January 29, 2020
RABBI ANDREW BAKER
Director of International Jewish Affairs, American Jewish Committee
Personal Representative of the OSCE Chairperson-in-Office on Combating Anti-Semitism Testimony
Committee on Foreign Affairs, Subcommittee on Europe, Eurasia, Energy and the Environment
Resisting Anti-Semitism and Xenophobia in Europe
January 29, 2020
As AJC’s Director of International Jewish Affairs and previously as its European Director, I have worked closely with European Jewish communities for nearly three decades and have a firsthand appreciation for their struggles and their success in rebuilding Jewish life after the Holocaust and (in Central and Eastern Europe) after the fall of Communism.
In the early 2000s, when we witnessed a resurgence of antisemitism in Europe, I was part of efforts, initiated by Members of Congress and then taken up by the Administration to press the Organization for Security and Cooperation in Europe (OSCE) to organize the first high level international conferences in Vienna and then in Berlin to address the problem. Since 2009, I have served as the Personal Representative of the OSCE Chairperson-in-Office on Combating Anti-Semitism, which has afforded me the opportunity to address officially and directly the governments of over 30 participating States on what they must do to combat anti-Semitism.
We can generalize and say with certainty that antisemitism remains a persistent and serious threat to the wellbeing of Jews and Jewish life and worship across Europe. But we must also recognize that it manifests itself in different ways in different countries, even as Jewish communities themselves differ in numbers, in visibility and in their national histories.
Mindful of the limited time I have, let me suggest three essential steps that we must take if we are to successfully combat the antisemitism we see today.
- DEFINITION: We must define the problem. Antisemitism comes in old and new forms. We need to know what it is and how it affects Jews and Jewish life.
- RECOGNITION: We must recognize that there are multiple and often quite different sources for antisemitic incitement, incidents and hate crimes today, and we need to identify them.
- MOBILIZATION: Armed with this information, we should be better able to mobilize governments and develop the necessary tools to combat antisemitism. This ranges from the immediate concerns of physical security to long-term efforts to educate and create a climate of acceptance.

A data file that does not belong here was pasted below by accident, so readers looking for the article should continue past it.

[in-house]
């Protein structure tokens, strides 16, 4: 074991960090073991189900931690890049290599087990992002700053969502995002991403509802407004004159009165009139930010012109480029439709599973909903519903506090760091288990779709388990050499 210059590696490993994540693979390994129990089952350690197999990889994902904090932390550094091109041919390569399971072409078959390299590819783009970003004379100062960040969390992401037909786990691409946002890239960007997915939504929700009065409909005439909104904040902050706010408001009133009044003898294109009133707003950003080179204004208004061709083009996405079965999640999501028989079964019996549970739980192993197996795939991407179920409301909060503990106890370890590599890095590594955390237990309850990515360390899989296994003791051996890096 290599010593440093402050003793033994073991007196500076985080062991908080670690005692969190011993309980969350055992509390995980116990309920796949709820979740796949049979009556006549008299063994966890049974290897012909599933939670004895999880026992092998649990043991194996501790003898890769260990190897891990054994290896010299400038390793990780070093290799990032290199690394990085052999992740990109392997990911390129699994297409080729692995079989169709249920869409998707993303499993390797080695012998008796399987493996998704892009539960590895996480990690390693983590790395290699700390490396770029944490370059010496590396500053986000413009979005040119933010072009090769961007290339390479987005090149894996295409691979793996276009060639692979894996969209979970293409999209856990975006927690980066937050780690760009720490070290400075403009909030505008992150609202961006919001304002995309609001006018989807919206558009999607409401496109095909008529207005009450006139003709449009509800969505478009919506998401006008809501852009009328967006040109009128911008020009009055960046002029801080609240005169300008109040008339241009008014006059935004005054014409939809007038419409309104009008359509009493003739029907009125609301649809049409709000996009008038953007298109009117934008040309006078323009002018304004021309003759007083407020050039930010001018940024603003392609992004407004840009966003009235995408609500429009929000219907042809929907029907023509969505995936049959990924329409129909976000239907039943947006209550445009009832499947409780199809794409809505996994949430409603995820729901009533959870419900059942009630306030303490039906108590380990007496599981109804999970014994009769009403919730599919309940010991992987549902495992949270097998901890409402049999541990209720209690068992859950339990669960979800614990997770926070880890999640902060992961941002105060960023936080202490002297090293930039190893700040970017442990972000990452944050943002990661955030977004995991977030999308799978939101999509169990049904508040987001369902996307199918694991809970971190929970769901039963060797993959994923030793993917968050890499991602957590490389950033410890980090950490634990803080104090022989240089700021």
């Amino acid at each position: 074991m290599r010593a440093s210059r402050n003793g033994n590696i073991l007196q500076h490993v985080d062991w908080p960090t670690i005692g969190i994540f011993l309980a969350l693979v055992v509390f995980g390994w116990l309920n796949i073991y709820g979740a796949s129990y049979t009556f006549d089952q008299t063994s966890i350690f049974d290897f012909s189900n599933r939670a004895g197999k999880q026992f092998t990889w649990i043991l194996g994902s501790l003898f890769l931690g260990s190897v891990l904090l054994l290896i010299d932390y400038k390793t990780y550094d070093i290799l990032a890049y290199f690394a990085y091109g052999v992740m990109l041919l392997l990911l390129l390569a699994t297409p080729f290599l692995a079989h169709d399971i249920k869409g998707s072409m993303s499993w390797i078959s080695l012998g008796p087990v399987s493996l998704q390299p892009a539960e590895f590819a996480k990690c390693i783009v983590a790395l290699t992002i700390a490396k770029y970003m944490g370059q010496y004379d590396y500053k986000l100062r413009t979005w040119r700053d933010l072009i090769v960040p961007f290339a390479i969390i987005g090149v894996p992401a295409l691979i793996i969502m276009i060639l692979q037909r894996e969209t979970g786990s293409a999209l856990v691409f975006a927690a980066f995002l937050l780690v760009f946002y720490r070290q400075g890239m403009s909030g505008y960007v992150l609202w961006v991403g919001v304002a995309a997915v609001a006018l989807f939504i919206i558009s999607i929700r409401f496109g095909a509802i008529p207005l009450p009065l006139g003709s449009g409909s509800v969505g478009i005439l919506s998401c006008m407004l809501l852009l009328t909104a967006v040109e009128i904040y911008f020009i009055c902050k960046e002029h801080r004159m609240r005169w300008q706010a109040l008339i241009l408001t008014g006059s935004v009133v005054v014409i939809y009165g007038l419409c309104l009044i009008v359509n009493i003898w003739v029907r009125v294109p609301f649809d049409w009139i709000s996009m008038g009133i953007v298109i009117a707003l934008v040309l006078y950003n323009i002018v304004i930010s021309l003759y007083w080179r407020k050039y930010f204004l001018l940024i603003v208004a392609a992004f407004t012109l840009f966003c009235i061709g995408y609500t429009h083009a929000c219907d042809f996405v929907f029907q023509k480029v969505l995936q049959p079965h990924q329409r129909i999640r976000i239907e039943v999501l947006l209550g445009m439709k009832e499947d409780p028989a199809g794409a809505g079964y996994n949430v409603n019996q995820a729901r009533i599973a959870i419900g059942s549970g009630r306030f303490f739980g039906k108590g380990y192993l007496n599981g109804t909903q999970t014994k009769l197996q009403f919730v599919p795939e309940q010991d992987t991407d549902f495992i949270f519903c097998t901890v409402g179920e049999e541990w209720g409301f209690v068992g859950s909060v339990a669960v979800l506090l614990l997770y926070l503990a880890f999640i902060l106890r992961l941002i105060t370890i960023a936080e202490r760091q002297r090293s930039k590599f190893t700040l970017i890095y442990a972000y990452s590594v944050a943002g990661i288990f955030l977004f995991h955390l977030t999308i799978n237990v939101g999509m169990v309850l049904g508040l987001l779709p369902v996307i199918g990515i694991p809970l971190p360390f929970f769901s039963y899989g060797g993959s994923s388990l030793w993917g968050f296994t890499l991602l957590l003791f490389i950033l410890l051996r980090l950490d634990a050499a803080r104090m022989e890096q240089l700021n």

Fifteen years ago, I worked closely with a group of academic experts and the leadership of the European Monitoring Centre on Racism and Xenophobia (EUMC) in the development of what came to be called the Working Definition of Antisemitism. We sought to provide a succinct definition with clear and pragmatic examples of what antisemitism looks like today. As most people understand, this can be plain hatred, prejudice and discrimination directed at Jews. It can also show itself in conspiracy theories that paint Jews as controlling the media or world economy, a form of antisemitism that can exist even in places where there are no Jews. It is the basic motivation of Holocaust deniers who use this denial or distortion of history as a weapon first directed against those very survivors who were eyewitness to the crimes. And notably, and most recently, it can present itself in ways relating to the State of Israel. When Israel is demonized, when its actions are equated to the crimes of the Nazis, when its very right to exist is questioned we are no longer talking about criticism, but instead a new form of antisemitism. And as Jews and Jewish communities are often conflated with Israel, they have in turn become targets and victims of physical attacks.
It is reassuring then, that a growing number of European countries are now adopting and implementing this Working Definition. It helps police understand that antisemitic hate crimes can take many forms. As police and other government authorities monitor and collect data on antisemitic hate crimes (and even disaggregating data to separate antisemitic hate crimes from others is a recent development), it will help them define individual categories to record those incidents. It’s also an effective educational tool for prosecutors and judges. We have examples of anti-Israel demonstrators in France who have turned violent and attacked Jews, but authorities considered this a political incident rather than a hate crime. An arson attack on a synagogue in Germany was deemed by the judge not to be an antisemitic hate crime because the perpetrator had voiced anti-Israel opinions on his social media accounts. Knowledge and use of the definition should prevent such occurrences in the future.